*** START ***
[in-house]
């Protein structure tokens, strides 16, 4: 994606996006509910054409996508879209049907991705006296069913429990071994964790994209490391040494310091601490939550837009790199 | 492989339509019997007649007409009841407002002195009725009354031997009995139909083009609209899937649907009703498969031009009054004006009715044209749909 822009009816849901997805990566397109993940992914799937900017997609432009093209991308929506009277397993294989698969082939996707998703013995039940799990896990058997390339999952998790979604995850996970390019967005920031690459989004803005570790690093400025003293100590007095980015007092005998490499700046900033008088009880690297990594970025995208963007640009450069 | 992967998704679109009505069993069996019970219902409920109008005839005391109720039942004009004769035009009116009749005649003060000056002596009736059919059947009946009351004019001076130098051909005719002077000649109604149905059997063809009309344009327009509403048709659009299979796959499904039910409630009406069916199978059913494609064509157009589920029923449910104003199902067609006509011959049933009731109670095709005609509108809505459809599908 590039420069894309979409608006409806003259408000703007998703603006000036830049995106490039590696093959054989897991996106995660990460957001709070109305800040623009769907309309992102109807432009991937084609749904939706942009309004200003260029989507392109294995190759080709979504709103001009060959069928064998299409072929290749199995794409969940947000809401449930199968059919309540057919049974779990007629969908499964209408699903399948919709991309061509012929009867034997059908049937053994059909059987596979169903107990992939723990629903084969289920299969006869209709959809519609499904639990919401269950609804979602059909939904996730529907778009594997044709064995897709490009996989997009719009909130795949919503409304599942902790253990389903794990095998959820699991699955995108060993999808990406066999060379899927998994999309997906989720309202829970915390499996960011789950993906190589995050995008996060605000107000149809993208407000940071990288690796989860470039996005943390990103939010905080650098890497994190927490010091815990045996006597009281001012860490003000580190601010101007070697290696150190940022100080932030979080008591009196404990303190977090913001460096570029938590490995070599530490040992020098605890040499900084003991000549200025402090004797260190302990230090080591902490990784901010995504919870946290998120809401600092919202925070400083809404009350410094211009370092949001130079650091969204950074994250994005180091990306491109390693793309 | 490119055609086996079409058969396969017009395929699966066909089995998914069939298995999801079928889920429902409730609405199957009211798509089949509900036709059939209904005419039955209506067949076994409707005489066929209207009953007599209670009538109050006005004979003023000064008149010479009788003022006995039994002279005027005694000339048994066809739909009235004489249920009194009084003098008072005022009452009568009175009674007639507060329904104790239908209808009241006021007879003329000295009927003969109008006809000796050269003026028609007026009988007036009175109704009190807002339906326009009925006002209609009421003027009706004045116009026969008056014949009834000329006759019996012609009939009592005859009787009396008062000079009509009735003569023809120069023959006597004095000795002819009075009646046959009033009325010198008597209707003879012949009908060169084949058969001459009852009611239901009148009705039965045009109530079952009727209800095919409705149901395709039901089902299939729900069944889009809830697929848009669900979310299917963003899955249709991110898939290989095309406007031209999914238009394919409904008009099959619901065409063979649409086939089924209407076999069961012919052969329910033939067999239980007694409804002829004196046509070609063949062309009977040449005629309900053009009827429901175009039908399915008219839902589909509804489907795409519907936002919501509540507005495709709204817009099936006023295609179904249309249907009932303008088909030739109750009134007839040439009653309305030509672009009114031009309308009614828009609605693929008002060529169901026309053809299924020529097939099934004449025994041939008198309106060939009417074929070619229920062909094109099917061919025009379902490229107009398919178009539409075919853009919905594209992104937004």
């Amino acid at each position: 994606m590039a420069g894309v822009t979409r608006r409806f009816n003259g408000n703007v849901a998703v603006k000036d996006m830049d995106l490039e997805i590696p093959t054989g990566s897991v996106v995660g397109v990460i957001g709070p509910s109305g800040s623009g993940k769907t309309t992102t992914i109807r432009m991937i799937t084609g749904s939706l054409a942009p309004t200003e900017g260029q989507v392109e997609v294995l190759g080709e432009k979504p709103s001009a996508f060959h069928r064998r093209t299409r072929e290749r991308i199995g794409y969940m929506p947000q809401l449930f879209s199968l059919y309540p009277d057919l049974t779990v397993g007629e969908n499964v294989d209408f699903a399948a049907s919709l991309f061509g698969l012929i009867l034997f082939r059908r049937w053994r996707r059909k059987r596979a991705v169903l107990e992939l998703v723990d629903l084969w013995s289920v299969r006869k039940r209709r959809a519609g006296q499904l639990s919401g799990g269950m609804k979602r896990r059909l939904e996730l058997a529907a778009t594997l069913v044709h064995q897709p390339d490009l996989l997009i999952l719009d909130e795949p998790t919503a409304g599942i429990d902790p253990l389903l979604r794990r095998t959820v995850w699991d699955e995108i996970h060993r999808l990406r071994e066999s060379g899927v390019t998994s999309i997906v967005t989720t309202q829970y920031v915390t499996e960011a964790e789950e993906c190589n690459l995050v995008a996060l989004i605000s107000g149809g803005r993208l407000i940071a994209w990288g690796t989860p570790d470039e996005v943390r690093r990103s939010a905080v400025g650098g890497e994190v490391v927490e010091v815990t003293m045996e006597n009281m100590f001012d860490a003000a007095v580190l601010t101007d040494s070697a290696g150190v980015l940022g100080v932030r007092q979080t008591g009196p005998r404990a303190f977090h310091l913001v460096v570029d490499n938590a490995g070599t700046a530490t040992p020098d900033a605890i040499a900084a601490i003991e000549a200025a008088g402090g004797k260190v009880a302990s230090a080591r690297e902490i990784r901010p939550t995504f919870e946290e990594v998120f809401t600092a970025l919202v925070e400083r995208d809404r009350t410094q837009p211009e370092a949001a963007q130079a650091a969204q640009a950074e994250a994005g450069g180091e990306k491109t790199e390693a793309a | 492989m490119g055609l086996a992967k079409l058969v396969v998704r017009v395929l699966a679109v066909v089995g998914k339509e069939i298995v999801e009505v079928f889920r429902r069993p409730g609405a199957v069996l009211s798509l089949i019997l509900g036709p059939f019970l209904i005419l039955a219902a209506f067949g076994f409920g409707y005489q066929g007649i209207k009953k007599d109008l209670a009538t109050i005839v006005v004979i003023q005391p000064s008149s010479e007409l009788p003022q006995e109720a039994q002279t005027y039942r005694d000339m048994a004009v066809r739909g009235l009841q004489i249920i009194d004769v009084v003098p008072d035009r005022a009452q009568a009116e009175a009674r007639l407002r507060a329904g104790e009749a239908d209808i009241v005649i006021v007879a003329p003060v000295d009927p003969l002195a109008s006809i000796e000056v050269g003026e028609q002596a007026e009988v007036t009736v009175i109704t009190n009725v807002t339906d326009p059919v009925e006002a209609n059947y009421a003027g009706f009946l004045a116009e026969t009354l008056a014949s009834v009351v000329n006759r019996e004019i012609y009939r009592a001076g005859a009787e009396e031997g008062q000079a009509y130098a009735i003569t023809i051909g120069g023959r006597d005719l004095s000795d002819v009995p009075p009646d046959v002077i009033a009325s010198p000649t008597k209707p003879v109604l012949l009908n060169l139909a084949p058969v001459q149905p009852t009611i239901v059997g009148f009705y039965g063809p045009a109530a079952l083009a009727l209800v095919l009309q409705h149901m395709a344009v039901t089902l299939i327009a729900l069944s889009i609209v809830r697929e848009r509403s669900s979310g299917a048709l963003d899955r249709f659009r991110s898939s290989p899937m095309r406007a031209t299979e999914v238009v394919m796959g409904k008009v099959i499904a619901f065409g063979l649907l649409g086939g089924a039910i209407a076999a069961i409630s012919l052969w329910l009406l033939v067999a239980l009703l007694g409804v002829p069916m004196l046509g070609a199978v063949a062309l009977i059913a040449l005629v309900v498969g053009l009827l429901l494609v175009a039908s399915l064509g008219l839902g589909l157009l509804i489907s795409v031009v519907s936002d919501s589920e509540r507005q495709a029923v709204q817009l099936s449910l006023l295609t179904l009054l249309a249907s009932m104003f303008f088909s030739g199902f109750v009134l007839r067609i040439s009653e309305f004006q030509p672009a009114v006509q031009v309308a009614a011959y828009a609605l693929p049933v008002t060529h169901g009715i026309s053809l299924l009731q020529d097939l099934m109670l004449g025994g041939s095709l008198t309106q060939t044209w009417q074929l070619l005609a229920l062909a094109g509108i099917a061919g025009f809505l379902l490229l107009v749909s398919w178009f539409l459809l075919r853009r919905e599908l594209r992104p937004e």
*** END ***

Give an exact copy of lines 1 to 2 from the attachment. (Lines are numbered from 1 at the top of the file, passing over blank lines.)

[in-house]
């Protein structure tokens, strides 16, 4: 994606996006509910054409996508879209049907991705006296069913429990071994964790994209490391040494310091601490939550837009790199 | 492989339509019997007649007409009841407002002195009725009354031997009995139909083009609209899937649907009703498969031009009054004006009715044209749909 822009009816849901997805990566397109993940992914799937900017997609432009093209991308929506009277397993294989698969082939996707998703013995039940799990896990058997390339999952998790979604995850996970390019967005920031690459989004803005570790690093400025003293100590007095980015007092005998490499700046900033008088009880690297990594970025995208963007640009450069 | 992967998704679109009505069993069996019970219902409920109008005839005391109720039942004009004769035009009116009749005649003060000056002596009736059919059947009946009351004019001076130098051909005719002077000649109604149905059997063809009309344009327009509403048709659009299979796959499904039910409630009406069916199978059913494609064509157009589920029923449910104003199902067609006509011959049933009731109670095709005609509108809505459809599908 590039420069894309979409608006409806003259408000703007998703603006000036830049995106490039590696093959054989897991996106995660990460957001709070109305800040623009769907309309992102109807432009991937084609749904939706942009309004200003260029989507392109294995190759080709979504709103001009060959069928064998299409072929290749199995794409969940947000809401449930199968059919309540057919049974779990007629969908499964209408699903399948919709991309061509012929009867034997059908049937053994059909059987596979169903107990992939723990629903084969289920299969006869209709959809519609499904639990919401269950609804979602059909939904996730529907778009594997044709064995897709490009996989997009719009909130795949919503409304599942902790253990389903794990095998959820699991699955995108060993999808990406066999060379899927998994999309997906989720309202829970915390499996960011789950993906190589995050995008996060605000107000149809993208407000940071990288690796989860470039996005943390990103939010905080650098890497994190927490010091815990045996006597009281001012860490003000580190601010101007070697290696150190940022100080932030979080008591009196404990303190977090913001460096570029938590490995070599530490040992020098605890040499900084003991000549200025402090004797260190302990230090080591902490990784901010995504919870946290998120809401600092919202925070400083809404009350410094211009370092949001130079650091969204950074994250994005180091990306491109390693793309 | 490119055609086996079409058969396969017009395929699966066909089995998914069939298995999801079928889920429902409730609405199957009211798509089949509900036709059939209904005419039955209506067949076994409707005489066929209207009953007599209670009538109050006005004979003023000064008149010479009788003022006995039994002279005027005694000339048994066809739909009235004489249920009194009084003098008072005022009452009568009175009674007639507060329904104790239908209808009241006021007879003329000295009927003969109008006809000796050269003026028609007026009988007036009175109704009190807002339906326009009925006002209609009421003027009706004045116009026969008056014949009834000329006759019996012609009939009592005859009787009396008062000079009509009735003569023809120069023959006597004095000795002819009075009646046959009033009325010198008597209707003879012949009908060169084949058969001459009852009611239901009148009705039965045009109530079952009727209800095919409705149901395709039901089902299939729900069944889009809830697929848009669900979310299917963003899955249709991110898939290989095309406007031209999914238009394919409904008009099959619901065409063979649409086939089924209407076999069961012919052969329910033939067999239980007694409804002829004196046509070609063949062309009977040449005629309900053009009827429901175009039908399915008219839902589909509804489907795409519907936002919501509540507005495709709204817009099936006023295609179904249309249907009932303008088909030739109750009134007839040439009653309305030509672009009114031009309308009614828009609605693929008002060529169901026309053809299924020529097939099934004449025994041939008198309106060939009417074929070619229920062909094109099917061919025009379902490229107009398919178009539409075919853009919905594209992104937004």